"They were looking in the parking lot and saying, 'Where's your parents?'" said Shawn Bennett, one of the co-owners of the business.

The employee opened the door and Gem hopped right on in, ready and raring to go for her day of fun and relaxation.

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When a pet is admitted to a shelter it can be a traumatizing experience. Many are afraid of their new surroundings and are far from comfortable showing off their unique personalities. The problem is that's when many of them have their photos taken to appear in online searches.

Chewy, the pet retailer who has dedicated themselves to supporting shelters and rescues throughout the country, recognized the important work of a couple in Tampa, FL who have been taking professional photos of shelter pets to help get them adopted.

"If it's a photo of a scared animal, most people, subconsciously or even consciously, are going to skip over it," pet photographer Adam Goldberg says. "They can't visualize that dog in their home."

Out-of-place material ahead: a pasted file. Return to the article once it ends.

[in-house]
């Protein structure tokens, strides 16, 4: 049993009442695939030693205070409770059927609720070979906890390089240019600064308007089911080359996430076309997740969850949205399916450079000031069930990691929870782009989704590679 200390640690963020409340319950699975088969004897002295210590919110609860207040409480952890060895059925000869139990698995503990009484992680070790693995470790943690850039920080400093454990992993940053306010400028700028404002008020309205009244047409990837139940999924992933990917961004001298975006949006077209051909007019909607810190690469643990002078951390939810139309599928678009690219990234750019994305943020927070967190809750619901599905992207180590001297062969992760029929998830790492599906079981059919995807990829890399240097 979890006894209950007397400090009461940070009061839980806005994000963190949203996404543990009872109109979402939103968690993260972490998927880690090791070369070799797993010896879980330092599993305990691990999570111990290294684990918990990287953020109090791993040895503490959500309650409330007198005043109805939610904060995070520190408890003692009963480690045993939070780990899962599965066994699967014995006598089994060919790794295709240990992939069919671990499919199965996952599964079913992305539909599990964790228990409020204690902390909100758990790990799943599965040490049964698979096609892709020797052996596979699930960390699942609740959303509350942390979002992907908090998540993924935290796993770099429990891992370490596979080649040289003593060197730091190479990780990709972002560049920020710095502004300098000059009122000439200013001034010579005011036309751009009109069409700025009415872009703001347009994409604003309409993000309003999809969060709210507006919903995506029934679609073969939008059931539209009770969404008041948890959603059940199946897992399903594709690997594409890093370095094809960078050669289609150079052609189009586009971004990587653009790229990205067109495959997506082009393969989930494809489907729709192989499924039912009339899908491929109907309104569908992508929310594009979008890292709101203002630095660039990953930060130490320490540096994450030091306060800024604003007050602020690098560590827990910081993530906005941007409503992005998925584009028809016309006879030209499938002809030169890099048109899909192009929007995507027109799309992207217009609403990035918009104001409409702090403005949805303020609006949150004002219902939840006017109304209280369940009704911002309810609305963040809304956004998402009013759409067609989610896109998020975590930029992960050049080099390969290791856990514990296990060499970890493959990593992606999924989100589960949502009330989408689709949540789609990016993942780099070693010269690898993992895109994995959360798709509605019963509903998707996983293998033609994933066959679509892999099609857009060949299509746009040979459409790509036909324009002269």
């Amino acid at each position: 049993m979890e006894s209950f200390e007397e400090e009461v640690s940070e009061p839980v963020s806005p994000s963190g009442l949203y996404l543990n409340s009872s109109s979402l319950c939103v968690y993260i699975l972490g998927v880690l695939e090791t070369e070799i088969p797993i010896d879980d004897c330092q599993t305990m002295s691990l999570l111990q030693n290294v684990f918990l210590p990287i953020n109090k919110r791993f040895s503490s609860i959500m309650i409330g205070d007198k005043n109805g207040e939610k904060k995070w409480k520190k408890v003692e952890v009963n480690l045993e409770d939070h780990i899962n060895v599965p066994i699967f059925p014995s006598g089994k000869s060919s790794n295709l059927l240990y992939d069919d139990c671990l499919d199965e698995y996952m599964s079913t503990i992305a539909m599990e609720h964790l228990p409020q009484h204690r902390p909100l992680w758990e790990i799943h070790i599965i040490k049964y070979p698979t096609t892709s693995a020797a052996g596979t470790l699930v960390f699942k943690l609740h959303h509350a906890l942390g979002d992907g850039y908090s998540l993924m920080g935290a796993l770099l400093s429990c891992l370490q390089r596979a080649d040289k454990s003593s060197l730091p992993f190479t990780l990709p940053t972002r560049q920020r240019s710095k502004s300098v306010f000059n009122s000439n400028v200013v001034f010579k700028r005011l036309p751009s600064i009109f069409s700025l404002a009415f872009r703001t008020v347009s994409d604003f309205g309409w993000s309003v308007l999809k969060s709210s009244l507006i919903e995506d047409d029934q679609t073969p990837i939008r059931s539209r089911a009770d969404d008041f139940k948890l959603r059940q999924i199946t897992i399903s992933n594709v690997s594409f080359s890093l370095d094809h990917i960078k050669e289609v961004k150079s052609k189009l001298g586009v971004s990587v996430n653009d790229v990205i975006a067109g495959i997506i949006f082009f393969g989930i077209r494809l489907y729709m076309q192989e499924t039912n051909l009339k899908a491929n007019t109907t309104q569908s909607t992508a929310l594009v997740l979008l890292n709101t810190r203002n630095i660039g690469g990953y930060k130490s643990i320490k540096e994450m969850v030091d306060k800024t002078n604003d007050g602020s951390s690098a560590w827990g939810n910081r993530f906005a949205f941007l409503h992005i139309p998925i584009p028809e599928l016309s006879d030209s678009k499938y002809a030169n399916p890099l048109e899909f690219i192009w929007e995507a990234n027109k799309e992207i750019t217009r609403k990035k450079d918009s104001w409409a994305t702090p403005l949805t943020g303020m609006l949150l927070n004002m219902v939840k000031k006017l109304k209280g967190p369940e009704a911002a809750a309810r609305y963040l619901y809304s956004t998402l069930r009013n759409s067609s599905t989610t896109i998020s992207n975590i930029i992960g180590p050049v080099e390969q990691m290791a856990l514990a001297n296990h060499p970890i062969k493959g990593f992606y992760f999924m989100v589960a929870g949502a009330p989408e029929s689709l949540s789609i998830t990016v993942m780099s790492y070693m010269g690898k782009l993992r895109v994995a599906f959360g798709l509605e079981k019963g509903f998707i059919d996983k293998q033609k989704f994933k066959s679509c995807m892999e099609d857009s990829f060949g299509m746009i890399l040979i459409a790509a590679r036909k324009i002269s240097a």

Adam realized the importance of quality shelter photos while working as a social media specialist for the Humane Society of Broward County in Fort Lauderdale, Florida.

"The photos were taken top-down so you couldn't see the size of the pet, and the flash would create these red eyes," he recalls. "Sometimes [volunteers] would shoot the photos through the chain-link fences."

That's why Adam and his wife, Mary, have spent much of their free time over the past five years photographing over 1,200 shelter animals to show off their unique personalities to potential adoptive families. The Goldbergs' wonderful work was recently profiled by Chewy in the video above entitled, "A Day in the Life of a Shelter Pet Photographer."